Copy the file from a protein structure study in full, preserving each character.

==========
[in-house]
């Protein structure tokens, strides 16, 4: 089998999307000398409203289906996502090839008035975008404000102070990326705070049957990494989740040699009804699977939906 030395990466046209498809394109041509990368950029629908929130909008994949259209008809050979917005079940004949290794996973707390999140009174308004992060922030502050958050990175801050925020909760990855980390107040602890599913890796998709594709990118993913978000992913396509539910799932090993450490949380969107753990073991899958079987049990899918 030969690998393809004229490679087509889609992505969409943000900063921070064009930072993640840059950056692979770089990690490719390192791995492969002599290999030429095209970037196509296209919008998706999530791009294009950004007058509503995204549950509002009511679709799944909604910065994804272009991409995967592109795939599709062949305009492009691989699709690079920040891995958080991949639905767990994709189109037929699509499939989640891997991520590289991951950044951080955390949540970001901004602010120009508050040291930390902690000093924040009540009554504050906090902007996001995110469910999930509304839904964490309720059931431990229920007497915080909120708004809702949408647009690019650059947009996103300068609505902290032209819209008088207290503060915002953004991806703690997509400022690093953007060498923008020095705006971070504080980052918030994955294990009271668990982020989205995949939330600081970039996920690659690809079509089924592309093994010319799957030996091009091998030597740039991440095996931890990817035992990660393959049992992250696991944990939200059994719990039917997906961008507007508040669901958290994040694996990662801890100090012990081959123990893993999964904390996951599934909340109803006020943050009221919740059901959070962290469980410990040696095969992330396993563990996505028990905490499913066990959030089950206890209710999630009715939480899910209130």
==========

[in-house]
């Protein structure tokens, strides 16, 4: 089998999307000398409203289906996502090839008035975008404000102070990326705070049957990494989740040699009804699977939906 030395990466046209498809394109041509990368950029629908929130909008994949259209008809050979917005079940004949290794996973707390999140009174308004992060922030502050958050990175801050925020909760990855980390107040602890599913890796998709594709990118993913978000992913396509539910799932090993450490949380969107753990073991899958079987049990899918 030969690998393809004229490679087509889609992505969409943000900063921070064009930072993640840059950056692979770089990690490719390192791995492969002599290999030429095209970037196509296209919008998706999530791009294009950004007058509503995204549950509002009511679709799944909604910065994804272009991409995967592109795939599709062949305009492009691989699709690079920040891995958080991949639905767990994709189109037929699509499939989640891997991520590289991951950044951080955390949540970001901004602010120009508050040291930390902690000093924040009540009554504050906090902007996001995110469910999930509304839904964490309720059931431990229920007497915080909120708004809702949408647009690019650059947009996103300068609505902290032209819209008088207290503060915002953004991806703690997509400022690093953007060498923008020095705006971070504080980052918030994955294990009271668990982020989205995949939330600081970039996920690659690809079509089924592309093994010319799957030996091009091998030597740039991440095996931890990817035992990660393959049992992250696991944990939200059994719990039917997906961008507007508040669901958290994040694996990662801890100090012990081959123990893993999964904390996951599934909340109803006020943050009221919740059901959070962290469980410990040696095969992330396993563990996505028990905490499913066990959030089950206890209710999630009715939480899910209130």